H a d you ever thought of the Tree of Life as
a sex symbol? Its originators did. To them, it was a mathematical
glyph of the supreme sex act between God and God which created
life in the first place. Not an act between a God and Goddess, but
between the masculine and feminine polarities of one and the same
being. They did not suppose that God did this exactly as man would
have to, but the fundamental principles would be the same if man
truly were “in the image and likeness” of his Creator. Humans,
however, were twofold, man and woman, each of a double nature.
So God was seen as an androgynous being, combining both sexes in
itself yet superior to either as a pure spirit of life in which all living
creatures existed.

So far as we know, the earliest human concepts of a God
were matriarchal. God was the Great Universal Mother bringing all
life out of her inexhaustible womb. As male supremacy began to
take over tribal management, the concept of Father-God gradually
grew in importance until it first overshadowed and then finally
supplanted original Mother worship in many cultures, particularly
in the Middle East and among Semites whose religious codes have
been inherited by official Christianity. How God could produce a
human son out of the Virgin Mary without some form of sexual
intercourse is a mystery the Church has never fully faced since it
first thought of the idea. Virgin birth, or parthenogenesis, is a
biological possibility and involves reproduction by the development
of a single cell (as an ovum or ovule) without fertilization by union
with the opposite sex. An instance is recorded of one male twin
developing inside the other, but this was plain mutation with no
miracles involved.

Exactly why the official Church should maintain such
silence on the subject of temple impregnation or artificial
insemination by selected God-fathers is a bigger mystery than the
act itself. Humans supplied the seed, but it was God himself who
decided on the individual one which fertilized the female, therefore
the child was truly God’s. Such was the honest belief. Though the
priests could not have know the biological factors involved, they
could work out simple arithmetic. If seed from ten chosen men were
injected into a willing female, then one of this lot must be the
physical father, but which? Only God knew. Hence the custom of
counting the bloodline through mothers, and the need for ten males
to “make a minyan” or minimum number for divine worship in the
temple. Some supposed that all ten were the father, and good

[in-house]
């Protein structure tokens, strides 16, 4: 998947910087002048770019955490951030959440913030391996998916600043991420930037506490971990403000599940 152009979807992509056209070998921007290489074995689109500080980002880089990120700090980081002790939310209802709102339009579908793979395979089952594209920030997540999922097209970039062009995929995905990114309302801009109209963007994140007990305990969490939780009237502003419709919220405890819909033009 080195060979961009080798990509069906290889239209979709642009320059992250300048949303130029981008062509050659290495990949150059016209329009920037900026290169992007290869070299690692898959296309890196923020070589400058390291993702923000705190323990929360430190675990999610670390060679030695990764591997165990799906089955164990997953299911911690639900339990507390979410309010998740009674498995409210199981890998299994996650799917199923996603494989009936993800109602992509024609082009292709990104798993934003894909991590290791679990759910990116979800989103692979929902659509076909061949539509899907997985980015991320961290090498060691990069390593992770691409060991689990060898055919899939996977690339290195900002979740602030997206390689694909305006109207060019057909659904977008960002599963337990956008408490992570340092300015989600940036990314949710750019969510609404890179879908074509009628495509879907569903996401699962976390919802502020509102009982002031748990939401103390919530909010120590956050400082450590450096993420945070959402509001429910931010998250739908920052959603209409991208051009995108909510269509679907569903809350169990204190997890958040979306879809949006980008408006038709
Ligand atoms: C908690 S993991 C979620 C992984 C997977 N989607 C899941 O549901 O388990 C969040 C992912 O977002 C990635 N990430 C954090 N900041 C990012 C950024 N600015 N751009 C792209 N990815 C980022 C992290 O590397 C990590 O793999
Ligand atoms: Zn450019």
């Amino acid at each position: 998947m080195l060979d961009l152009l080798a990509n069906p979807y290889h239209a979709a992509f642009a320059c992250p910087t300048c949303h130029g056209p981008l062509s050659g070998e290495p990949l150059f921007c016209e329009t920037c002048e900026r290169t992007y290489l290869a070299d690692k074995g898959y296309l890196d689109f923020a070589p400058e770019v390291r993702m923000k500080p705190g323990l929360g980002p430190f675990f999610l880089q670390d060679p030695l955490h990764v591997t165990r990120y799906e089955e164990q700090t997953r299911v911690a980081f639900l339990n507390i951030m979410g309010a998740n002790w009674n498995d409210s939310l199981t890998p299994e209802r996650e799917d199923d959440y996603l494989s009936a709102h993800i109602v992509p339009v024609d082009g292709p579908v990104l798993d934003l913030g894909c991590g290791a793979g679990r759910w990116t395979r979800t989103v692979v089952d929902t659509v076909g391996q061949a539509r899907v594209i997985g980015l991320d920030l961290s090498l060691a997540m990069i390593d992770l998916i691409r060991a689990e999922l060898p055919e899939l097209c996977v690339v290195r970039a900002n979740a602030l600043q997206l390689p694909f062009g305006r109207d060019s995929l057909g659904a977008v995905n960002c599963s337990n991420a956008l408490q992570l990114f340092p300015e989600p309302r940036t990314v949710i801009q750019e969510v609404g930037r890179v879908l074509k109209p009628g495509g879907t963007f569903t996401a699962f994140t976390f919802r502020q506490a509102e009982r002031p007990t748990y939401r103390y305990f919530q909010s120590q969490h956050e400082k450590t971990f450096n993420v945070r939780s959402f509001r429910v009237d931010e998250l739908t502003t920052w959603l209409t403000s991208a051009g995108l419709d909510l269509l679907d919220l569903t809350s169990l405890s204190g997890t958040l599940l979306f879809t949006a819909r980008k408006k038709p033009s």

qualities from each entered the child at conception.
Orthodox Semitism could accept the idea of God creating a
human woman out of Adam by the curious method of cloning a rib,
but they only saw a kind of secondhand creation in this in which
woman was not made directly in God’s image but in Adam’s, by
reflection. So it was considered a blasphemy among them to impute
any feminine aspects to God, and in banning images from their
temples, the Semites included mental images in that injunction as
well. God must not be seen as a living form, yet might be spoken of
in the masculine sense, except in the odd instance of the word
Elohim, a feminine word with a masculine plural suffix which has
caused so much argument among scriptural scholars.

None of this pleased mystically-minded people who could
not agree that any supreme spirit of life must be purely masculine in nature.
Commonsense alone made this an anomaly. They were apt to view the
Father-God concept in a somewhat suspicious light asbeing a “policy decision”
which put males in secure seats of
government and control of tribal affairs, in other words as a male
organized “takeover” which had succeeded from political and allied
angles in their spheres of culture if nowhere else. So if this fait
accompli could not be out-fought, it could certainly be out-thought.
That is exactly what happened. Behind the external male-oriented
official religion presented to the people as the will of their
rulers attributed to a God image of a nationalistic and political kind,
there grew up another sort of faith devoted to a God which could be
found by the people for themselves and in themselves, neither a
masculine nor feminine deity but both in one capable of conceiving
itself in the hearts and souls of those offering themselves to its spirit.

It was a God which could be equally invoked from a masculine,
feminine, or neutral approach. Hence the three Pillars of the Tree,
and a virtual return to a pantheon wherein all gods and goddesses
were only regarded as different aspects of the nameless spirit behind all of them.
Now it had been given a name—love.
Everyone must surely be familiar with the saying “God is
Love.” The original word used for love in that instance was AHVH
(Ah-Vah), “a breathing after.” You “breathed after” someone you
loved in the sexual sense. It was meant to be a poetic and idealistic
description of the quickened breathing during sexual excitement
where you “met your mate” in the true sense of mating for life.
You encountered your “other Pillar,” and between you, raised the
third. When you wanted God with the same intensity as when you
needed a sex partner, then that God would be with you, because you
would have to find that God or perish in the attempt. This was the
significance of the text. God itself must be your sex partner found
through the mediatorship of another human. This was the way early
mystics understood it. Their love affair with God was sexual in
every implication except physical, and some would have included
that as well.

–Wg Gray

Qabalistic Concepts: Living the Tree